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Essay #1: Analysis Of An Argument

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Essay #1: Analysis of an Argument

Martin Luther King Jr.'s "Letter from Birmingham Jail"

King's "Letter from Birmingham Jail" is a profound and persuasive written argument that captures emotion encompassing rigid life experiences, educated observances, and deeply rooted spiritual beliefs. In this letter King freely expresses his position concerning the injustice that blacks faced. This injustice was segregation, "the system of laws and customs separating blacks and whites that whites used to control blacks after slavery was abolished in the 1860s" ("Civil Rights..."). While imprisoned in April of 1963 King directly responds to "Letter from Eight White Clergymen" using a variety of argumentative techniques.

King's devotion to "justice for all" is the consistent energy expressed in his letter. In an attempt to appeal to reason, King states, "How does one determine whether a law is just or unjust? A just law is a man made code that squares with the moral law or the law of God. An unjust law is a code that is out of harmony with the moral law"(234). King illustrates this appeal through definition by proving the basis for a just law. He further explains that a just law can be unjust when it is designed for only one group in society. "An unjust law is a code that a numerical or power majority group compels a minority group to obey but does not make binding on itself. This difference is made legal. By the same token, a just law is a code that a majority compels a minority to follow and that it is willing to follow itself. This is sameness made legal"(235). Through inductive logic King draws a conclusion about unjust laws by his personal observation:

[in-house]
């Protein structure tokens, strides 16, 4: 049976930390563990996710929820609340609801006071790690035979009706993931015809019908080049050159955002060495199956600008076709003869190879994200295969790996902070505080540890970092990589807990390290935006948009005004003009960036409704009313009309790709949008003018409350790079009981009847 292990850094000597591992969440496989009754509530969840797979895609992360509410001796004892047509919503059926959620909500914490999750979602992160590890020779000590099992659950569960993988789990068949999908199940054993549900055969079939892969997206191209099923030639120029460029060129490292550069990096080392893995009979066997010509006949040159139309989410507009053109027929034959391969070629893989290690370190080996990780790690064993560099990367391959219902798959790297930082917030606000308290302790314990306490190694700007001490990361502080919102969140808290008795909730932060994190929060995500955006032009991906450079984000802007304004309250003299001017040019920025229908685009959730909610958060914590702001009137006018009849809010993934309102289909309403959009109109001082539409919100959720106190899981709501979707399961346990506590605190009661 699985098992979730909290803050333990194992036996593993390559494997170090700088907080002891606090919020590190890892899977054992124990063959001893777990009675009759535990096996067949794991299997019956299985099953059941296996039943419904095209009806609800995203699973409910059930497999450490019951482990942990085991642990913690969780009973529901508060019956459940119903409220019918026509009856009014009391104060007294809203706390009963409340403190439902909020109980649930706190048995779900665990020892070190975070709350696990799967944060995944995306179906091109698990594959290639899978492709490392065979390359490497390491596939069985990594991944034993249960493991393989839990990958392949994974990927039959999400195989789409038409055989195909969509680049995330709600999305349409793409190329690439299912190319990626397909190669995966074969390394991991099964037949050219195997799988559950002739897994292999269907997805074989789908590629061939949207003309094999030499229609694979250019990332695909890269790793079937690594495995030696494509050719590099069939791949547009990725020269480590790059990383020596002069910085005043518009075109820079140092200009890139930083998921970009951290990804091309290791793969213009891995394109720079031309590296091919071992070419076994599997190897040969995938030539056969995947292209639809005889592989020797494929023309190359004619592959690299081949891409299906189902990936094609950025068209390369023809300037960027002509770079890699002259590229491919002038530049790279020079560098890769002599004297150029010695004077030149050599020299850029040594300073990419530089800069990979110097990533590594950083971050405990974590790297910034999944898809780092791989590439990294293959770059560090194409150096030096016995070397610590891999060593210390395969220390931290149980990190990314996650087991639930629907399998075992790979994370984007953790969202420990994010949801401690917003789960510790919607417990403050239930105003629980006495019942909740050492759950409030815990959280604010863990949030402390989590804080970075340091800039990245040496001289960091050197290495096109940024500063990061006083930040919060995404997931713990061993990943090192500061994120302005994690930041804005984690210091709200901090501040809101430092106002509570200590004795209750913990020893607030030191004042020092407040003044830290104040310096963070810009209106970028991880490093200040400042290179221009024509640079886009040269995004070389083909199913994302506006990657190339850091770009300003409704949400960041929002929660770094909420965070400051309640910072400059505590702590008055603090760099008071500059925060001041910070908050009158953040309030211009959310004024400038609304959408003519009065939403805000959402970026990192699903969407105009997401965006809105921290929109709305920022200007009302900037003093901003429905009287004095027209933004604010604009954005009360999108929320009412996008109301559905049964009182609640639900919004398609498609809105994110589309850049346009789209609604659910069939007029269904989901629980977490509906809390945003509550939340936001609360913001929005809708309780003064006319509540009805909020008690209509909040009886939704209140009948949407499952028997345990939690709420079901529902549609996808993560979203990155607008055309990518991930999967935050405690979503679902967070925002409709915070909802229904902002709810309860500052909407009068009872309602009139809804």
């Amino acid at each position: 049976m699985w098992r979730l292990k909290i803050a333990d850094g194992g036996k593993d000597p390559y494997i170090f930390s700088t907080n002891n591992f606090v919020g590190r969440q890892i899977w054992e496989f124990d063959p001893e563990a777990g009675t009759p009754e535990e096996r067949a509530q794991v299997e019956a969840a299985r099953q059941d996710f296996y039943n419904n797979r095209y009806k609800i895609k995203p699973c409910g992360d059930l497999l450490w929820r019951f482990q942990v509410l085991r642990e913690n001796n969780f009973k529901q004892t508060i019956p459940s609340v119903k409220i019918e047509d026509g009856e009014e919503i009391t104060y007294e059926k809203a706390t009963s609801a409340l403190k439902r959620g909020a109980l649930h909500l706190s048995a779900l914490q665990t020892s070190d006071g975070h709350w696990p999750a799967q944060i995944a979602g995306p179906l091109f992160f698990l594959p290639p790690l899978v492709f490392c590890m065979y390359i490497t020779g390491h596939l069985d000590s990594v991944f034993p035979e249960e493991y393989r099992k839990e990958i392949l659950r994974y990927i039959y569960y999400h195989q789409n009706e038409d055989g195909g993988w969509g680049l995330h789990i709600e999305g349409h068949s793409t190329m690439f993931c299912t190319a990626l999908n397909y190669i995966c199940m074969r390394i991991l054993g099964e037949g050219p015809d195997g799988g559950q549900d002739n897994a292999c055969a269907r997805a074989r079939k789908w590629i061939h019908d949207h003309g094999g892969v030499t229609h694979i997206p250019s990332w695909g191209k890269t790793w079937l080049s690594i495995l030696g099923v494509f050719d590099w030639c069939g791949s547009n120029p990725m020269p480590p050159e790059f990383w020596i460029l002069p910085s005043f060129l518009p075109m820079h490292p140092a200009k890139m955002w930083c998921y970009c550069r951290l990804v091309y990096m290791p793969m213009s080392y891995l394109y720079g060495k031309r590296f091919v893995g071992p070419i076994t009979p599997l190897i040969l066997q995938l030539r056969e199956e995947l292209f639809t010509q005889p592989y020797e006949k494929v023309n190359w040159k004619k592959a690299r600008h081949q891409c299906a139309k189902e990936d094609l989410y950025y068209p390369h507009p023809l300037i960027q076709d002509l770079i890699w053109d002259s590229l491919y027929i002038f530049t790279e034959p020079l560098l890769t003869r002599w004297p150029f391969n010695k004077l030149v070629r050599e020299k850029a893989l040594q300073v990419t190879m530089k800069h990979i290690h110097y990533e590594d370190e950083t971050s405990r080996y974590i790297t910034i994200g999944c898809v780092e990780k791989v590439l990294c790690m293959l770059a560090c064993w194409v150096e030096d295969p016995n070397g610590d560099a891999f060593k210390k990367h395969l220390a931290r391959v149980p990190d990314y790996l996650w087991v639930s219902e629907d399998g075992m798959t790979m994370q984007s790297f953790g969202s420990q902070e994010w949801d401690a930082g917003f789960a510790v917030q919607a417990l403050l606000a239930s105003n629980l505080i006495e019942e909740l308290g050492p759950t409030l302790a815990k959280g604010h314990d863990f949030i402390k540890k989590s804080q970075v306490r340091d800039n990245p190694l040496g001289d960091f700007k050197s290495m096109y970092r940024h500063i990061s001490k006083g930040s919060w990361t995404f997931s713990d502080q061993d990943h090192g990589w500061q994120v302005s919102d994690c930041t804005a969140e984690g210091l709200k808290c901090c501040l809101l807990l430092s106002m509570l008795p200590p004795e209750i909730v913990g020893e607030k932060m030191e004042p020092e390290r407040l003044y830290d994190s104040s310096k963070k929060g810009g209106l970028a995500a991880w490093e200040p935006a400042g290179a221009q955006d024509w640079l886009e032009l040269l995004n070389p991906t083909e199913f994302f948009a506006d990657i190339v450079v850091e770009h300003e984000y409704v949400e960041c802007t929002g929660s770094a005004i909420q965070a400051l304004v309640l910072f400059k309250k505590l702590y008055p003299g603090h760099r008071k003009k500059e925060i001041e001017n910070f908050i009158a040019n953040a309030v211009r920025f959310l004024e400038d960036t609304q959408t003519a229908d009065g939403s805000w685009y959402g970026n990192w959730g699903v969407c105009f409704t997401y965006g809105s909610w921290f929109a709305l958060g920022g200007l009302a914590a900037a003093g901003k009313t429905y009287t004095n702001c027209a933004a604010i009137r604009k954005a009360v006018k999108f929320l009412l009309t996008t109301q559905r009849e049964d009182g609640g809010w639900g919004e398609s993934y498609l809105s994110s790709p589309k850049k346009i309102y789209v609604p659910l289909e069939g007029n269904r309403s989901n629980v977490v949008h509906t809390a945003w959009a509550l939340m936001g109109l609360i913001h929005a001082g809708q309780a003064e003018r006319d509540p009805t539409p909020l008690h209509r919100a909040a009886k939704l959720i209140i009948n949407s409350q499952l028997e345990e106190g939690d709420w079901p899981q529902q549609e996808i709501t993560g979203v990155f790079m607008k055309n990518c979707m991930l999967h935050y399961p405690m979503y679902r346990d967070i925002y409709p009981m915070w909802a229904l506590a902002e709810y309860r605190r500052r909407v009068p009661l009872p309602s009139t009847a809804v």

"Sometimes a law is just on its face and unjust in its application. For instance, I have been arrested on a charge of parading without a permit. Now there is nothing wrong in having an ordinance, which requires a permit for parade. But such an ordinance becomes unjust when it is used to maintain segregation and to deny citizens the First-Amendment privilege of peaceful assembly and protest"(235).

By this statement King also proves that "in its application" an unjust law can oppose a just law. In this circumstance the just law is the First-Amendment right to peaceful assembly and protest and the unjust law prohibits one group of people from obtaining this right as a citizen of the United States of America. From this point King's appeal to reason carefully merges into an appeal to character.

After King demonstrates how a law is unjust he makes his position clear concerning breaking laws. King is aware of his audiences' "disproval" of breaking laws. According to King in this essay he doesn't "advocate evading or defying the law", and he finds it very important that his audience see these facts clearly. It is critical for King to establish a platform from which his audience can understand why he supports certain "illegal" actions. King does support breaking unjust laws but feels that, "One who breaks an unjust law must do so openly, lovingly, and with a willingness to accept the penalty"(235). King knows that his audience is linked to himself by spiritual beliefs and he uses biblical reference in order to establish this common ground: "Of course, there is nothing new about this kind of civil disobedience. It was evidenced sublimely in the refusal of Shadrach, Meshach, and Abendigo to obey the law of Nebuchadnezzar, on the ground that a higher moral law was at stake"(235). Through this argument King is defending his character by standing on his spiritual beliefs and using them for an example of his current battle causing his audience to relate to his cause. After establishing some common ground with his audience King then moves to appeal to their emotion.

King focuses on a dark historical reference that he knows, based on his audience's beliefs, will be a powerful emotional argument: "We should never forget that everything Adolph Hitler did in Germany was "legal" and everything the Hungarian freedom fighters did in Hungary was "illegal"(235). King goes on to state his disappointment in his "Christian and Jewish brothers". Showing disappointment in his audience may cause self-reflection therefore exhibiting a strong



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